I started looking at the 7-seater options starting from the used car market. The downside of living in a Tier-3 city in a deeply rural area showed its limitations here – bad, used and severely abused examples of Innovas, Mahindras and Tatas are aplenty. The conditions of some of those Tatas would put any describing words in our dictionaries to shame. Slightly better candidates were forwarded from contacts at Raipur, Visakhapatnam or Odisha via Whatsapp, but I was barred from travelling beyond 50 km by my docs, so there was no way of checking out those cars in person. However good they might be or were vouched for by friends or contacts, I wasn’t to be satisfied until I checked out a car thoroughly myself. So, after a month of scrounging through offline and online options, I ditched that route.
The chase begins.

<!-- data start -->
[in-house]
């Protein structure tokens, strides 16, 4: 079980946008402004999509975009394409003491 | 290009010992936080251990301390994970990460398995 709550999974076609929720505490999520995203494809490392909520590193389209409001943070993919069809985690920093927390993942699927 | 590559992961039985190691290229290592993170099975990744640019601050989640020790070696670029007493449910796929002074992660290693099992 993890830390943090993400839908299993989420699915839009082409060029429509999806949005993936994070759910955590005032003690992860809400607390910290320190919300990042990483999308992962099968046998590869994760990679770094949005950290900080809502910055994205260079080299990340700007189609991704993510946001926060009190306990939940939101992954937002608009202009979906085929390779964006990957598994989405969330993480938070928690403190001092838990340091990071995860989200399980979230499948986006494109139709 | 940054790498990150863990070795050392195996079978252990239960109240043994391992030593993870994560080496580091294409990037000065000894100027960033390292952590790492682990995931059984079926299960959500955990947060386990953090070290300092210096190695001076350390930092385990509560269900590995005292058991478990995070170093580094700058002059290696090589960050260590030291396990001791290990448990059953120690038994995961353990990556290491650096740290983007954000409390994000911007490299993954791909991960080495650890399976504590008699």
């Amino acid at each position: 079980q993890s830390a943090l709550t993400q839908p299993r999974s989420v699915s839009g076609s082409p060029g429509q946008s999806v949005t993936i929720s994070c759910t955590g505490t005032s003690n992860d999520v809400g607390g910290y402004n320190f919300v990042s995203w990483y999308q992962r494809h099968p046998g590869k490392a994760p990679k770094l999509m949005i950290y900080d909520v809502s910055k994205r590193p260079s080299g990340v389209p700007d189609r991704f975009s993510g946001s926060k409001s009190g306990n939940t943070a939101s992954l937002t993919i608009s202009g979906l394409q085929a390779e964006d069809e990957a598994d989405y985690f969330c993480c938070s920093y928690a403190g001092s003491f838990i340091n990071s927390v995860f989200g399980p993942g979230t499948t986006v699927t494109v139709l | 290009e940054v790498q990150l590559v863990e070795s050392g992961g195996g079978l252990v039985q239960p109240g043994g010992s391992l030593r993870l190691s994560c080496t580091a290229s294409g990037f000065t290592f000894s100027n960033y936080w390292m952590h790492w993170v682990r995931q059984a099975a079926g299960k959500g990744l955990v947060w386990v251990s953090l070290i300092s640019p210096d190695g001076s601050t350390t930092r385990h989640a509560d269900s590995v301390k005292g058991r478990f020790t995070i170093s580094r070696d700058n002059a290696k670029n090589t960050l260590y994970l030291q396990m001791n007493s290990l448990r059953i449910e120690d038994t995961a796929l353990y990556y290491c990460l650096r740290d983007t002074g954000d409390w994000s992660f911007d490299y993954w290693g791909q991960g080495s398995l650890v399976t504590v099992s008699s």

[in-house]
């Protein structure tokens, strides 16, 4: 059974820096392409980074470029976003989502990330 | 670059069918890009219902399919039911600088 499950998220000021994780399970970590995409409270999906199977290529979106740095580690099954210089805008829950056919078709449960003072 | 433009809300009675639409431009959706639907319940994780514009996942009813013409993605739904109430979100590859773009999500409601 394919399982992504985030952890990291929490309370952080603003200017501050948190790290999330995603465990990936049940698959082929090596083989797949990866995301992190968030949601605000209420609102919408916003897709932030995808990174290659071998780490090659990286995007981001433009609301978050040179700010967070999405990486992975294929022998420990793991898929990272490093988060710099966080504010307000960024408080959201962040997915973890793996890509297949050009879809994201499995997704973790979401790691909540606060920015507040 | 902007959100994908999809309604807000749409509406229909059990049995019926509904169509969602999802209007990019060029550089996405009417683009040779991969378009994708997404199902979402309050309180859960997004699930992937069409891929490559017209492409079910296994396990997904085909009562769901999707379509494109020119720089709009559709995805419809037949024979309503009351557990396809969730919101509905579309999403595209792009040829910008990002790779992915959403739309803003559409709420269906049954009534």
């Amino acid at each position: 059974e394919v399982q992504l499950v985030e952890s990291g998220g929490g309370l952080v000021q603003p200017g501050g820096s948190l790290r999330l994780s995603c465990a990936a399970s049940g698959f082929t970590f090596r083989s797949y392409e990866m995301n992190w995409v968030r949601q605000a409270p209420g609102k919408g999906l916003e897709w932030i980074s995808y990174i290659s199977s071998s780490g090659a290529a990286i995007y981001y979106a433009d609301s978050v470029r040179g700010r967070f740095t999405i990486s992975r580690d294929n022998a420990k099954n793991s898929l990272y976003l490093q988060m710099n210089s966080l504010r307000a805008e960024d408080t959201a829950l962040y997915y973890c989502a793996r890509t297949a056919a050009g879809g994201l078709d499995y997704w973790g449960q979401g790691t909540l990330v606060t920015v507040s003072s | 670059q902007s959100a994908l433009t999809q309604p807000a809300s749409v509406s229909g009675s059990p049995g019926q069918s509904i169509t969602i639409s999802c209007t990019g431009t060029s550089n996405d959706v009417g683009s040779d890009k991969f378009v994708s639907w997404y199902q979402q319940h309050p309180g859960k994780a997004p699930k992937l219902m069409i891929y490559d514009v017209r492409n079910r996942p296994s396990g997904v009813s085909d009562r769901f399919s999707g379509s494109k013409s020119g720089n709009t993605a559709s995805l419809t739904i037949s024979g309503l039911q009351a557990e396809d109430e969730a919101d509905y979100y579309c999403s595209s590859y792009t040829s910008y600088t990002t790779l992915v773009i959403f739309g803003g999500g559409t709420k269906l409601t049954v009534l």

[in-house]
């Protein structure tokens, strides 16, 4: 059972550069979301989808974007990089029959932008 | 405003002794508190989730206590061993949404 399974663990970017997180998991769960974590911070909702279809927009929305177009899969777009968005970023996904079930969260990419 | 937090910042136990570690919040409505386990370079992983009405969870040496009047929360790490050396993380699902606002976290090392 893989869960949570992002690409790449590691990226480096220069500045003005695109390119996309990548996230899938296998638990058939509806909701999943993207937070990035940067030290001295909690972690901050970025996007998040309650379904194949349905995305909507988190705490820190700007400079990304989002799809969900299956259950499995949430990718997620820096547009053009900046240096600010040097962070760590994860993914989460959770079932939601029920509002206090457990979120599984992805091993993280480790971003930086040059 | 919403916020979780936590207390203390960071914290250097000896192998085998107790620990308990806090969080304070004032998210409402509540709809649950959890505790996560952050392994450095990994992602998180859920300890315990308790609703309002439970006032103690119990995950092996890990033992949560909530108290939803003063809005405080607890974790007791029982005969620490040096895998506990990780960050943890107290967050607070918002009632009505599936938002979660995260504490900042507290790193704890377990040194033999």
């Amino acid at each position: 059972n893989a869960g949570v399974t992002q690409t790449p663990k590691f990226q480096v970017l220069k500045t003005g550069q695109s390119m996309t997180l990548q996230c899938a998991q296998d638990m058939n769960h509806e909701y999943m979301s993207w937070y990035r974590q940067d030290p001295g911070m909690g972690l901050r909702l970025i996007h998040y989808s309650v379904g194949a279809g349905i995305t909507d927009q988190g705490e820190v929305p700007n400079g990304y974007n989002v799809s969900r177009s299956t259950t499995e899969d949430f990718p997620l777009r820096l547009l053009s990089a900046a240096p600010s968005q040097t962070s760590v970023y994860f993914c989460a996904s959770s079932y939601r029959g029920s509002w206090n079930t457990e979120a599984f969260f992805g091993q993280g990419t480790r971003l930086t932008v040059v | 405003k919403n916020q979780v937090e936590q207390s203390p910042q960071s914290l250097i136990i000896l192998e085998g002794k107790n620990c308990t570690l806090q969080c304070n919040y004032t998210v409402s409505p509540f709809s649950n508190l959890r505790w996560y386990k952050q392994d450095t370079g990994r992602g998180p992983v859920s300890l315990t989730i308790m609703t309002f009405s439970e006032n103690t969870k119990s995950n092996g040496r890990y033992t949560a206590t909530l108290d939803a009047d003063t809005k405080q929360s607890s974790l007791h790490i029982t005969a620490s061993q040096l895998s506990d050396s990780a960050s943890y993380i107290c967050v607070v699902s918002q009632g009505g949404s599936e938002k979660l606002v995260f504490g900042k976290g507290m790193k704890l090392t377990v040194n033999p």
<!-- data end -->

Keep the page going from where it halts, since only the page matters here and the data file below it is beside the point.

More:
I decided to go the new car route again. But, after BS6 norms came into effect, the prices of most 7-seaters had gone astronomical. Toyota had taken the Innova Crysta’s prices into the ionosphere, yet it was selling in huge numbers. I somehow never liked the Innova, however hard I tried to. My immediate neighbour owns one and I had a chance to drive it for short distances on a couple of occasions. Both times I scratched it off from my mental list. The Tata Safari, nee Harrier++, was very new and the number of problematic Safaris being reported on social media was disheartening. And then there was the news of Mahindra getting ready to launch the new-gen 5OO as the “XUV7OO”. As a huge fan of the erstwhile 5OO, I followed the whole pre-launch campaign keenly. Called my old contact, Sonal, at the local Mahindra dealer and came to know that he had shifted to Jeypore, Odisha, and joined the dealership there (Paramount Automotives Pvt Ltd). I told him I was interested in the 7OO. He promised me he would keep me in the loop.